then you can have leakage of the lymph and leakage of proteins, which is a serious problem. So, what is then, to do next? You can access the lymph vessels in the liver by percutaneous access in the periportal space,
and induce some contrast and then later, visualize that one back, visualize that with dye that you can see with an endoscopy, thereby proving your diagnosis, and then, in a similar way,
you can induce lipiodol again with glue, embolizing the lymph vessels in the liver, treating the problem. In summary, popularity of lymphatic interventions really increased over the last years mainly because novel imaging,
novel interventional techniques, new approaches, and we all gained more experience. If you would like, I would guess that, we are at a phase where we were at venous, like 10, 15 years ago. If we are a little bit positive,
then the future is very bright. And within 10, 15 years, we find new indications and probably have much more to tell you. Thank you for your attention.
- So Beyond Vascular procedures, I guess we've conquered all the vascular procedures, now we're going to conquer the world, so let me take a little bit of time to say that these are my conflicts, while doing that, I think it's important that we encourage people to access the hybrid rooms,
It's much more important that the tar-verse done in the Hybrid Room, rather than moving on to the CAT labs, so we have some idea basically of what's going on. That certainly compresses the Hybrid Room availability, but you can't argue for more resources
if the Hybrid Room is running half-empty for example, the only way you get it is by opening this up and so things like laser lead extractions or tar-verse are predominantly still done basically in our hybrid rooms, and we try to make access for them. I don't need to go through this,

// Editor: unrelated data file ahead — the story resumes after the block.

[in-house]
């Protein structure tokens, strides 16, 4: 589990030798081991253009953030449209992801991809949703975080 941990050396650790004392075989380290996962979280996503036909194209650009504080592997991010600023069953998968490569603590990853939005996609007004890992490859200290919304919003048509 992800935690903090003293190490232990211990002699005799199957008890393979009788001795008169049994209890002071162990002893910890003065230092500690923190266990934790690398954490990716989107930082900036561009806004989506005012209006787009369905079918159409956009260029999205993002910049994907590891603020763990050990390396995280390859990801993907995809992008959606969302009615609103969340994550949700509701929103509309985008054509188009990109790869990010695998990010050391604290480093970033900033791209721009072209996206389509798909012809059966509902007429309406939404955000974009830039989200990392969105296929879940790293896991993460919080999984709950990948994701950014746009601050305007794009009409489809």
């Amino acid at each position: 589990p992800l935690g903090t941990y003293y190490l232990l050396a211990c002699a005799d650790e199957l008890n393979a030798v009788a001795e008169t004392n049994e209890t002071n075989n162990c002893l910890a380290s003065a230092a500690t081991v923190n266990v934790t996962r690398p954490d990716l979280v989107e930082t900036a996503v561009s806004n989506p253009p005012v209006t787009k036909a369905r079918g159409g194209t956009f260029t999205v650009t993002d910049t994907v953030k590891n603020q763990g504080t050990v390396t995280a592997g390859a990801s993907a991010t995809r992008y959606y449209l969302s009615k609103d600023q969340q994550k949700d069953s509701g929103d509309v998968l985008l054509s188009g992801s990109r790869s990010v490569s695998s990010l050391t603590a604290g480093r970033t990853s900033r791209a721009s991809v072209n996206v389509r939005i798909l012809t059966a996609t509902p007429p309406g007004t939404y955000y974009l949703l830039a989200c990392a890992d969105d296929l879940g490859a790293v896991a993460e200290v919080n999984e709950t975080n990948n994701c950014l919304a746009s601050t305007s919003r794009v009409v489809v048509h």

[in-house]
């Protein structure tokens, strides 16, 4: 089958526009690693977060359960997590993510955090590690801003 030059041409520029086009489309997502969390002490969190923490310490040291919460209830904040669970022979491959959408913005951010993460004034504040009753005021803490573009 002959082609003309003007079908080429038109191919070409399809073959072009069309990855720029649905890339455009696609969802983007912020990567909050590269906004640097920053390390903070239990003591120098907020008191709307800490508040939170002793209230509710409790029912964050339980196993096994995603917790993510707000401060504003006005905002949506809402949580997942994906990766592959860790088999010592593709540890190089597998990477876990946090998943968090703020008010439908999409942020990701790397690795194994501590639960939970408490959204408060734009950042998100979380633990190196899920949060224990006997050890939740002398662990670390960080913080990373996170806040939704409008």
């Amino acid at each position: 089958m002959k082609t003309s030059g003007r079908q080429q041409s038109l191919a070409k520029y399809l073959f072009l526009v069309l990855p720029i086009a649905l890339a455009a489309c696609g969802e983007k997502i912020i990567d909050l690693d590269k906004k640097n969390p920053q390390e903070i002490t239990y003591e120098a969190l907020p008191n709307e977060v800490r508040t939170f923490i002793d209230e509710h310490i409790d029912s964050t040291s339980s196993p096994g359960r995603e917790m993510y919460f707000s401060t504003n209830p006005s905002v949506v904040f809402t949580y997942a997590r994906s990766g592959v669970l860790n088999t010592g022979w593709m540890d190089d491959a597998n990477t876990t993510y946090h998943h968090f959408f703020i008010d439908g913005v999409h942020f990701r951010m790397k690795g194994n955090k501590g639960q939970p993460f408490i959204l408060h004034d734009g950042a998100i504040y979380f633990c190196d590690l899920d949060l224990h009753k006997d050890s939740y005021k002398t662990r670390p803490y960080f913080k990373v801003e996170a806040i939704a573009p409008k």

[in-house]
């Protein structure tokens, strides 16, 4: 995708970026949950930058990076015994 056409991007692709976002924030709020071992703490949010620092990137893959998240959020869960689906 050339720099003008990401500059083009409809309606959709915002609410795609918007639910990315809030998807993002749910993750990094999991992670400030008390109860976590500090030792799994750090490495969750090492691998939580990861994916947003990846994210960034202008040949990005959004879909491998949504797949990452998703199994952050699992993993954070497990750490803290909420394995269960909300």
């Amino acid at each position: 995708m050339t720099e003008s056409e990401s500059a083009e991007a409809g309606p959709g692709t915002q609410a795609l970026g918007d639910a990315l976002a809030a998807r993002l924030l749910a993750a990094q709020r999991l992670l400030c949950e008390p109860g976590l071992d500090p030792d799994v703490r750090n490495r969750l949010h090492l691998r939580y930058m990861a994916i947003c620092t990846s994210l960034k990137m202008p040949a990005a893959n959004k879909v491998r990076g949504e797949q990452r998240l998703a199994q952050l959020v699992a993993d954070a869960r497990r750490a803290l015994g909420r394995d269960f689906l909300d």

you've now think that Doctor Shirttail made a convincing argument for 3D imaging and 3D acquisition. I think the fundamental next revolution in surgery, Every subspecialty is the availability of 3D imaging in the operating room.
We have lead the way in that in vascular surgery, but you think how this could revolutionize urology, general surgery, neurosurgery, and so I think it's very important that we battle for imaging control. Don't give your administration the idea that
you're going to settle for a C-arm, that's the beginning of the end if you do that, this okay to augment use C-arms to augment your practice, but if you're a finishing fellow, you make sure you go to a place that's going to give you access to full hybrid room,
otherwise, you are the subservient imagers compared to radiologists and cardiologists. We need that access to this high quality room. And the new buzzword you're going to hear about is Multi Modality Imaging Suites, this combination of imaging suites that are
being put together, top left deserves with MR, we think MR is the cardiovascular imaging modality of the future, there's a whole group at NIH working at MR Guided Interventions which we're interested in, and the bottom right is the CT-scan in a hybrid op
in a hybrid room, this is actually from MD Anderson. And I think this is actually the Trauma Room of the future, makes no sense to me to take a patient from an emergency room to a CT scanner to an and-jure suite to an operator it's the most dangerous thing we do
with a trauma patient and I think this is actually a position statement from the Trauma Society we're involved in, talk about how important it is to co-localize this imaging, and I think the trauma room of the future is going to be an and-jure suite